Response to #KONY2012 from a Sister in Uganda

Marion Weinzapel is one of four Sisters of St. Joseph of Carondelet working in the Diocese of Gulu, Uganda, with Archbishop John Baptist Odama.  She describes how the Kony 2012 video gone viral complicates the peace process many have long worked on in her own informal interview with him.

 

INFORMAL CONVERSATION WITH ARCHBISHOP JOHN BAPTIST ODAMA ON “KONY2012”

Mar. 9, 2012: Sr. Marion Weinzapfel, Gulu

Archbishop Odama: “This is a complex issue. It can’t be handled so simply. It will not be easy to have Kony caught. In the process there many be many loses of life. But for us in general, [Acholi Religious Leaders Peace Initiative], we always advocated a process of dialogue.” [Archbishop Odama was not speaking on behalf of the ARLPI but out of the spirit of this group which he chaired from 2000-2010. The ARLPI may be forthcoming with their own statement.]

“When the ARLPI wanted to talk with the LRA, we managed to meet LRA leader, Sam Kolo, in Paluda in Palabek on the 29 December, 2004. That was possible because we had first gone to the military and asked them to withdraw all mobile forces in the area. [Kolo himself later came out and has since attended Gulu University.] All were thinking that 2005 would be the year of peace. But in 2005, the government forces attacked the LRA and shattered the trust that had been built up.”

“The ARLPI worked together with religious, cultural and political leaders. The Rwot David Archana representing cultural leaders and Mrs. Betty Bigombe was present for this historic 2004 meeting with Kolo along with Jacob Olanya.”

In November, 2008, another meeting with the LRA took place. The meeting lasted for 6 hours and I spoke directly to Kony: ‘Kony, your life and the lives of those in your hands, and the lives of all those in Uganda—civilians, military, government and those of Sudan are very precious and should not be lost.’ I could see that Kony listened intently and that statement made an impact on him. I wanted to arouse a sense of humanity in Kony and touch his heart. But two weeks later, ‘Operation Lightening Thunder’ happened. The LRA then responded with vicious attacks on civilians.”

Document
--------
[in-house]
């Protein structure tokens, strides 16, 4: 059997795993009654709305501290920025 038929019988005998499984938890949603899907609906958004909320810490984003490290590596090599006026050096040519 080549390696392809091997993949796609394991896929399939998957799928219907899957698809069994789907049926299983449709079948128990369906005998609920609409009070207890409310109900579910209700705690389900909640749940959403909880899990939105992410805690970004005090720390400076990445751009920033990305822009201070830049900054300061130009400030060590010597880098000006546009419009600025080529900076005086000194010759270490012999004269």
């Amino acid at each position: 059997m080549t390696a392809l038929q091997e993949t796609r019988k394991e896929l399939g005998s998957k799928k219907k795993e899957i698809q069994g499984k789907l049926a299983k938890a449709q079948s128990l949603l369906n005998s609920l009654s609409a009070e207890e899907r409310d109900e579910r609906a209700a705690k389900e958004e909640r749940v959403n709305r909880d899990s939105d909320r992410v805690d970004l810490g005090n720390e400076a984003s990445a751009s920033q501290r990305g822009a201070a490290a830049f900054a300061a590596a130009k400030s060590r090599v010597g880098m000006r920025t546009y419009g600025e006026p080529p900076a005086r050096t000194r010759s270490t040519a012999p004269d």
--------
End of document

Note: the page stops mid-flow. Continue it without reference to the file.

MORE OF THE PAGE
In September of 2010, I visited the United States with the now retired Bishop Ochola of the Anglican Church to converse with the State Department, Office of African Affairs, to address the issue of military intervention in the bill: ‘Lord’s Resistance Army Disarmament and Northern Uganda Recovery Act of 2009.’ We asked to keep the application of the new law focused on non-violent actions.

It is clear that Archbishop Odama feels that the world-wide effort to stop Kony through the video KONY2012 by Invisible Children hinders rather than helps the situation. “Kony will only hide deeper and the trust needed for dialogue become more elusive. The Archbishop explained that you can’t do both—have a military option and a peace process going. You either do one or the other and leave enough time for success.“

Finally, Archbishop Odama says that current efforts for dialogue are moving slowly. Leaders are now trying to work in low-key ways with their counterparts in Sudan and Central African Republic. Yet, they have not given up hope that dialogue can still happen.

Related information can be found at the Africa Faith and Justice Network.

The Kony 2012 video grabbed the attention of teens and adults worldwide.

Having read Sr. Marion Weinzapfel’s account, what do you think of the KONY 2012 movement?

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